Dublin has some beautiful walks, including some that are a great way to see the city's most important sights. But if you're up for a longer walk with some fresh air and no traffic to dodge, consider getting outside the city limits. Here are some suggestions that will take you from an urban beat to a really rural retreat.
Walk Along the Liffey
The most natural walk through Dublin would be along the Liffey. The river defines and divides Dublin, and it was also the very reason why the Vikings once established an important trading post and later a whole city here. The Norsemen sailed in from Dublin Bay and made their home near Dublin Castle, at the Dubh Linn, the Black Pool. Why not follow in the Viking’s wake when exploring the city? You can start at the Eastlink toll bridge, near the Point Village or the 3 Arena, and then make your way upstream until you reach the tranquil War Memorial Gardens. This route will take you past many attractions (plus the odd café to refresh). And there are numerous spots where you can back onto public transport. For a full description of a walk along the Liffey, use this guide.
Get Off the Beaten Path Along the Royal Canal
Experiencing Dublin along the banks of the Royal Canal is a walk though urban variety. If you start near the Five Lamps (north of Connolly Station), you’ll pass under the stands of the massive Croke Park stadium, you'll see poet Brendan Behan feeding pigeons (his statue, anyway), you'll stroll on the right side of the massive walls that surround Mountjoy Prison, follow the canal through industrial areas, and finally cross the M50 orbital motorway on just one part of a spectacular road, rail, and canal crossing on several levels. A good place to stop would be near Blanchardstown, here you can either have some retail therapy, or catch a bus back to the city center. For a full description of the Royal Canal Walk, use this guide.
Get a Taste of Art and Culture By the Grand Canal
Dublin’s third great waterway would be the Grand Canal, which defines the Southside and starts at the Grand Canal Docks, a recently massively rejuvenated area with the spectacular Bord Gais Energy Theatre designed by Daniel Libeskind. From there, you can simply follow the old towing paths along the Grand Canal through a much more genteel area than the Royal Canal on the Northside works its way through. Notable are the many small locks, and poet Patrick Kavanagh resting on a bench near the canal (again, as a statue).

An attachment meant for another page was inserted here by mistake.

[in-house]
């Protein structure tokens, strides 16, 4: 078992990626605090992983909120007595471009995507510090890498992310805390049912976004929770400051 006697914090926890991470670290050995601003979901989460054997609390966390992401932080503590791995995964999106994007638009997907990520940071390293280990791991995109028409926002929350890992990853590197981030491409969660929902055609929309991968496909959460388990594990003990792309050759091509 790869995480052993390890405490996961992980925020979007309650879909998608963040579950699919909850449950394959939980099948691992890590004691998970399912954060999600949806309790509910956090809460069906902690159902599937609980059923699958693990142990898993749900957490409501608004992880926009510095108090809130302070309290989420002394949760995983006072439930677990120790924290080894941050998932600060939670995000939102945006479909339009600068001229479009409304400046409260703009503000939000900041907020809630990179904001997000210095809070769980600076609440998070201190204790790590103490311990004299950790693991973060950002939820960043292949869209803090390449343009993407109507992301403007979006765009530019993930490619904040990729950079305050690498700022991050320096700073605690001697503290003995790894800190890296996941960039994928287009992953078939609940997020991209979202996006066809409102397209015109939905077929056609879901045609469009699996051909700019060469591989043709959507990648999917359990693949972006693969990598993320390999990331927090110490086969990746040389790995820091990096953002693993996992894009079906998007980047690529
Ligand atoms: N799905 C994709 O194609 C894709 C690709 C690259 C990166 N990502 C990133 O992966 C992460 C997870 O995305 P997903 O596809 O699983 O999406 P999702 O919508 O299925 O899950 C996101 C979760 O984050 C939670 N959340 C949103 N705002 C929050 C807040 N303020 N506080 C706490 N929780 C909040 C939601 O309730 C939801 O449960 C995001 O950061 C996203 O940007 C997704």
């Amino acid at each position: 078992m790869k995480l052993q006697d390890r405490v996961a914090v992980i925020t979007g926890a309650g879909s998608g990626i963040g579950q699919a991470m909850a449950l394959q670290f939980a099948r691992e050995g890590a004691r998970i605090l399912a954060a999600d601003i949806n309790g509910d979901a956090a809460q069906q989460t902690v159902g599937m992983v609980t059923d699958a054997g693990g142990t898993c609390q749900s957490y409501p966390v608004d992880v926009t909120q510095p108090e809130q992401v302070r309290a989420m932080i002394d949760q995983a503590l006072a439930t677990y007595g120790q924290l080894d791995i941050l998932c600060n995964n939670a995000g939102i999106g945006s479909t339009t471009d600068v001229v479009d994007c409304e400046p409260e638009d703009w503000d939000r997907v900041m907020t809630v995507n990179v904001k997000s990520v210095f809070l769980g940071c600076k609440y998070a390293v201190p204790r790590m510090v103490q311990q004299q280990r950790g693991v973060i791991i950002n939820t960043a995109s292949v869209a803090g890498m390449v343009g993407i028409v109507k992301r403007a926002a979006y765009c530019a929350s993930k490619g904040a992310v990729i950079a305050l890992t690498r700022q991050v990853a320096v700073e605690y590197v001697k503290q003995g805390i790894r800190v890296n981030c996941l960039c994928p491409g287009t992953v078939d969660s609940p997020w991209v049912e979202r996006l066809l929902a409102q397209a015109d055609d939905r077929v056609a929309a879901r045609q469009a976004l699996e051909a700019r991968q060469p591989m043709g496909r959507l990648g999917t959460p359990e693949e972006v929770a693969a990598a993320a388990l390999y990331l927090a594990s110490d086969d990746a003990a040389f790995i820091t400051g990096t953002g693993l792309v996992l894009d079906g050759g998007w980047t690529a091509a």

Get Views of the Bay and Lighthouse
Make your way to Dun Laoghaire harbor. Here, the East Pier leads out to the lighthouse and commands great views of Dublin Bay and the coastline. The longer West Pier is more than often ignored by pleasure-seekers, due in part to its worse state of repair, but a walk along it is rewarding, especially for the opportunity to see the harbor and the lighthouse from a totally different perspective.
Just east of Dun Laoghaire harbor another walk can be an excellent alternative (or addition) on a sunny day. Follow the Queens Road and the park to Sandycove. There you’ll find the Martello tower dedicated to the memory of James Joyce, complete with a museum kept alive by volunteers. Right next to it is the famous Forty Foot bathing place.
Explore Some Irish History in Phoenix Park
Dublin has a large number of city center parks you can enjoy, but to get a real taste of the wild you should head out to Phoenix Park. This sprawling urban park is criss-crossed by roads and paths and needs a few days to be fully explored. Included are glimpses of wildlife, such as large herds of deer, and some manmade attractions that are often hidden away a bit. The Magazine Fort overlooking the Liffey was once Dublin’s main storage area for arms and ammunition. And Ashtown Castle, a tower house from the middle ages, is right next to some stunning gardens and the visitor center. If you make your way to the visitor center, you can also get tickets to visit Aras an Uachtaran, the official residence of the President of Ireland, on the weekends. If you are more of a sports fan, both cricket and polo matches are held in Phoenix Park. And if you are thirsty, the longest-running pub in Ireland, the “Hole in the Wall,” is right next to the park.